Jehoash’s Parable of the Thistle

SGT (2)The story of King Jehoash of the Northern Kingdom sending a thistle parable to Amaziah, King of Judah, is told in two places: 2 Kings Chapter 14 and 2 Chronicles Chapter 25.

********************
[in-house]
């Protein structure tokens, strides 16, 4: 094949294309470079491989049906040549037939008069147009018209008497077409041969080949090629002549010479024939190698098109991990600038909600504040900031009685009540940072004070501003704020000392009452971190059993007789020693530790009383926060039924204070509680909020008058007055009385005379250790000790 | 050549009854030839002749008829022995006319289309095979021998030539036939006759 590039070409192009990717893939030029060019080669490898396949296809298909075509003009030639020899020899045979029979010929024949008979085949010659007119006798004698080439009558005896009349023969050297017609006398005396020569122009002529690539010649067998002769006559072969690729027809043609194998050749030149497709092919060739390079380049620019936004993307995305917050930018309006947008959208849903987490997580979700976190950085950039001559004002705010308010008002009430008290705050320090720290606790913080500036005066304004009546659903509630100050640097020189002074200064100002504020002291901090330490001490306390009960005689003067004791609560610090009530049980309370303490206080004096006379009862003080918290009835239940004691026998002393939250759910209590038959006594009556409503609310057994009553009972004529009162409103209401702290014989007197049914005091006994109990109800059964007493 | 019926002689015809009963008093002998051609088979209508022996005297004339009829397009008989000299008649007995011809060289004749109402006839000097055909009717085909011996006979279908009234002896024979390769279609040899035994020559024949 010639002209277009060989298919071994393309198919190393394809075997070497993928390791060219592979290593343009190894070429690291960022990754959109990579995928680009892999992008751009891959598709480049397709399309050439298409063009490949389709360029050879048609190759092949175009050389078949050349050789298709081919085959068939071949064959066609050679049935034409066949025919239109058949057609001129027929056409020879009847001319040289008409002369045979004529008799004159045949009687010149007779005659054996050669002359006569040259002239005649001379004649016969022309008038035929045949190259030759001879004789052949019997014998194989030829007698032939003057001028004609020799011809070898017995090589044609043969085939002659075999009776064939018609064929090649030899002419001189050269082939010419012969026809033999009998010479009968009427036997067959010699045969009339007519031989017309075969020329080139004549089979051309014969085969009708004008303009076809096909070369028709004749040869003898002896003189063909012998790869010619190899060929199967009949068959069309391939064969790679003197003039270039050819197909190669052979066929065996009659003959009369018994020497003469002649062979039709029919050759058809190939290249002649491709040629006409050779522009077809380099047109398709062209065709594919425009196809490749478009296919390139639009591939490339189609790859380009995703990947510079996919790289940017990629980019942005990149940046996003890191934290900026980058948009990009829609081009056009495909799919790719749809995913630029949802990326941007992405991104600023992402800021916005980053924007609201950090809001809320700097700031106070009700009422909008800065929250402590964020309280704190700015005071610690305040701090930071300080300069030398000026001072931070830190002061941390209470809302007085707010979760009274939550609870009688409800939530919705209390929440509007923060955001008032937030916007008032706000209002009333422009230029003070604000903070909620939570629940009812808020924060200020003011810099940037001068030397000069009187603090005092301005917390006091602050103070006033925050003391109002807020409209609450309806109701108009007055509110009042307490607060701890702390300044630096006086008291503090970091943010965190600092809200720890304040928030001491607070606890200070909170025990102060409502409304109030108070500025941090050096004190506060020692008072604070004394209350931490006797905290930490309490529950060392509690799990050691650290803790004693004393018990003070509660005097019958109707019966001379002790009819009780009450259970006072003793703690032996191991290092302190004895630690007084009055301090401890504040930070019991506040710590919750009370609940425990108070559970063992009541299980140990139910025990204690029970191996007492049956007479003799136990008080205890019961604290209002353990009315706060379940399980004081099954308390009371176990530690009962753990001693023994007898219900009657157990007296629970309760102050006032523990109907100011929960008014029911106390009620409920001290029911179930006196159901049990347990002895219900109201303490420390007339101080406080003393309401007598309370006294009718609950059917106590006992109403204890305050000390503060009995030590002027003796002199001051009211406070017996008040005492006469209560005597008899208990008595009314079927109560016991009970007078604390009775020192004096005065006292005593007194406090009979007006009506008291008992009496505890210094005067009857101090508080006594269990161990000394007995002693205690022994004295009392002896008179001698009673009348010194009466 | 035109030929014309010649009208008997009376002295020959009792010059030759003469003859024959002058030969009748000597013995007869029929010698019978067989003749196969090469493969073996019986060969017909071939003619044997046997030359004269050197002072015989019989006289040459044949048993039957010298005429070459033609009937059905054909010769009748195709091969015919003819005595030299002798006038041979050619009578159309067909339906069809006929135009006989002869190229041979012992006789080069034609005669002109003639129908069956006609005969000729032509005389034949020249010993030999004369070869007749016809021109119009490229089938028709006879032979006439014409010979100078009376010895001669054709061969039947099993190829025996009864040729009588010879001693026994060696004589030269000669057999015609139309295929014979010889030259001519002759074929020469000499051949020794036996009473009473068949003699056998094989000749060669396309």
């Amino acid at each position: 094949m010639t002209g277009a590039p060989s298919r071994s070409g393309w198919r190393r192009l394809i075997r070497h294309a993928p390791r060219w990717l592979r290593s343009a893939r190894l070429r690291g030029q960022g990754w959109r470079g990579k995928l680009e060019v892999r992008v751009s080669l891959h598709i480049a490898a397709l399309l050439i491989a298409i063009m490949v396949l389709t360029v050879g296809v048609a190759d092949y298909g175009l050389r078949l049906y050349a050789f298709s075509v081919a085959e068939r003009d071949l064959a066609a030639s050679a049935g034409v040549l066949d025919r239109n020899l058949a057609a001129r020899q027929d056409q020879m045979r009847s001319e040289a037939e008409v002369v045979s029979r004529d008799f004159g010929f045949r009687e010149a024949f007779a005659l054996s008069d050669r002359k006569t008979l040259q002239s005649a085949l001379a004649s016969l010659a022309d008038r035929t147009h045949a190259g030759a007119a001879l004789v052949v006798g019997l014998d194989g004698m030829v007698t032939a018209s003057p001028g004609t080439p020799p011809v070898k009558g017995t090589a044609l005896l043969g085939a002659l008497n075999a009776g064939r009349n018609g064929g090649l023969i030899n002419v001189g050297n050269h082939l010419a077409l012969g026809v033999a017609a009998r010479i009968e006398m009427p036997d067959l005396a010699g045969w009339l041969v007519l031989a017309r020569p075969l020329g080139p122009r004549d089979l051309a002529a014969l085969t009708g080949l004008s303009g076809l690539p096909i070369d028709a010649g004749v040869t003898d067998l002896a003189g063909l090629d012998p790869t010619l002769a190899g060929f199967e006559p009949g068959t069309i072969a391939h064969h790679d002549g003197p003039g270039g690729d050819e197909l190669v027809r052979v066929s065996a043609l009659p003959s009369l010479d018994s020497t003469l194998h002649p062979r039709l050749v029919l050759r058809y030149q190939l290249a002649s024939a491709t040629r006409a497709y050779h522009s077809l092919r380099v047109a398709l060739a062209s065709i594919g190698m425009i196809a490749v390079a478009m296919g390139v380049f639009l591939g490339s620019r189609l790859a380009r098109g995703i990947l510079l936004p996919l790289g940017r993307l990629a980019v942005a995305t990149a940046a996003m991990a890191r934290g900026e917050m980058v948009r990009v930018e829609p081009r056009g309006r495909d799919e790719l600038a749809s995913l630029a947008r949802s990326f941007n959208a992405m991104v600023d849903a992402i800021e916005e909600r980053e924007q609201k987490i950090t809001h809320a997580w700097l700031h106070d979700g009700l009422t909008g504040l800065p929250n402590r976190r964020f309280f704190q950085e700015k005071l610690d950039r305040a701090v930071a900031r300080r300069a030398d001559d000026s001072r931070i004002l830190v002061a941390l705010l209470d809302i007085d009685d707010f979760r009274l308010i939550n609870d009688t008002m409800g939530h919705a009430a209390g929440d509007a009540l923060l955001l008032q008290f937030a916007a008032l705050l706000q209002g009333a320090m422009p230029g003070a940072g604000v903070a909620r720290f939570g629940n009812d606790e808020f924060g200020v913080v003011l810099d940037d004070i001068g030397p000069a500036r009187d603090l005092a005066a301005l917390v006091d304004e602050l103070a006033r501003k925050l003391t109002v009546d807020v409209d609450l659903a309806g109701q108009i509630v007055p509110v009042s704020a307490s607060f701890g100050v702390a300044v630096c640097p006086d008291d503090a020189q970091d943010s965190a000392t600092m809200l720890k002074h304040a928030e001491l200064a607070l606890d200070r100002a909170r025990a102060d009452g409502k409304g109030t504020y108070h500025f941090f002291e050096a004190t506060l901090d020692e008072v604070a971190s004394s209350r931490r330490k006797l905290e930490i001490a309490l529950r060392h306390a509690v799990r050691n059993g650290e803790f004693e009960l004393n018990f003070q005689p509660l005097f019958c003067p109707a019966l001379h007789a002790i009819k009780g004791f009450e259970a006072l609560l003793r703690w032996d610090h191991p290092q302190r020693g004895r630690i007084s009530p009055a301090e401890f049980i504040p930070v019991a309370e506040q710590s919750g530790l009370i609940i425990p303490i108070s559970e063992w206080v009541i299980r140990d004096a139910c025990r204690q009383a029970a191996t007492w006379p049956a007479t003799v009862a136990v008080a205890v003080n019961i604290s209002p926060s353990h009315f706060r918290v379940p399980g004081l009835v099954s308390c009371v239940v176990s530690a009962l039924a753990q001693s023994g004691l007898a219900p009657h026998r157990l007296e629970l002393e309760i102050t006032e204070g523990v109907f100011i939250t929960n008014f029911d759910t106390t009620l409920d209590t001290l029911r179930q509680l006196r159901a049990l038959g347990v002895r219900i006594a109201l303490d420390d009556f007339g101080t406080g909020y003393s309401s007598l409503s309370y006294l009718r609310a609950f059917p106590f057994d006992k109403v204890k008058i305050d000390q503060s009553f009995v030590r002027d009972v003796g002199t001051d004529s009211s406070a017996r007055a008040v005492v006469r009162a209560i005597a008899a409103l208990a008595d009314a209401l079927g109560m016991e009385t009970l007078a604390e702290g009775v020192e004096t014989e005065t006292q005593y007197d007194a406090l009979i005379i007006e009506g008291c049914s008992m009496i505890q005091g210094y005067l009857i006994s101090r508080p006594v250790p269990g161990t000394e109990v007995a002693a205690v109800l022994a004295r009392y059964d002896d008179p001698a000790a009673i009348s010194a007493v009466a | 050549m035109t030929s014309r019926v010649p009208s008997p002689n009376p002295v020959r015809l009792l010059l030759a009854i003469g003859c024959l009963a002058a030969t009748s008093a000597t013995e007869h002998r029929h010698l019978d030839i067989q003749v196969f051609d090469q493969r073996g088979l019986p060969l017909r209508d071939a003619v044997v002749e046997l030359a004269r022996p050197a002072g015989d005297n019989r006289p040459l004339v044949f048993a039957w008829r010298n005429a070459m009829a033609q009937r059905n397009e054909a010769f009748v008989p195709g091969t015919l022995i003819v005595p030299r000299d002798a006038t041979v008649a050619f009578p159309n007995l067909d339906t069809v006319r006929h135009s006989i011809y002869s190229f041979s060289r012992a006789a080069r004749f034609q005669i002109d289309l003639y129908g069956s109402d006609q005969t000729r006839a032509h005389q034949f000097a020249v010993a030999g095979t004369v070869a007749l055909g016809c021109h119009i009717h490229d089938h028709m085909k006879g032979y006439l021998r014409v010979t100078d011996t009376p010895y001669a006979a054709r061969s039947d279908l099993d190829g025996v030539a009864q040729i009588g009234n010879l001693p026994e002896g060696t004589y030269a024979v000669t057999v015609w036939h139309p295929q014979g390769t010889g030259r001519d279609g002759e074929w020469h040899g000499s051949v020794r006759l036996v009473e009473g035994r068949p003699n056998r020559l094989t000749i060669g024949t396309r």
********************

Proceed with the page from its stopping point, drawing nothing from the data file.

King Jehoash ruled the Northern Kingdom for 16 years between 798-782 B.C. (Rulers of the Divided Kingdom of Israel and Judah, 2002).  He won a significant battle over King Amaziah (796-767 B.C) of Judah primarily because Amaziah rejected God.  The background to this Bible narrative has two distinct parts.  First, when King Amaziah planned a military campaign against Edom, he recruited 100,000 mercenaries from the Northern Kingdom and paid them 100 talents of silver.  Warned by a prophet to not allow the mercenaries to march with him, Amaziah dismissed the Northern Kingdom soldiers.  The soldiers were furious and proceeded to plunder and murder in Judah while Amaziah was battling the Edomites.  Second, when Amaziah returned to Jerusalem after a successful campaign against the Edomites, he brought back Edomite gods.  Instead of destroying the false gods as Mosaic law required (Deuteronomy 7:5, 25), Amaziah accepted the Edomite gods as his own gods, bowed down to them, and offered sacrifices to them.  Angry with Amaziah, God sent a prophet to warn him about worshipping Edomite gods.  Amaziah would not allow the prophet to speak and threatened to kill him.  The prophet told Amaziah that because of his response, God would destroy him.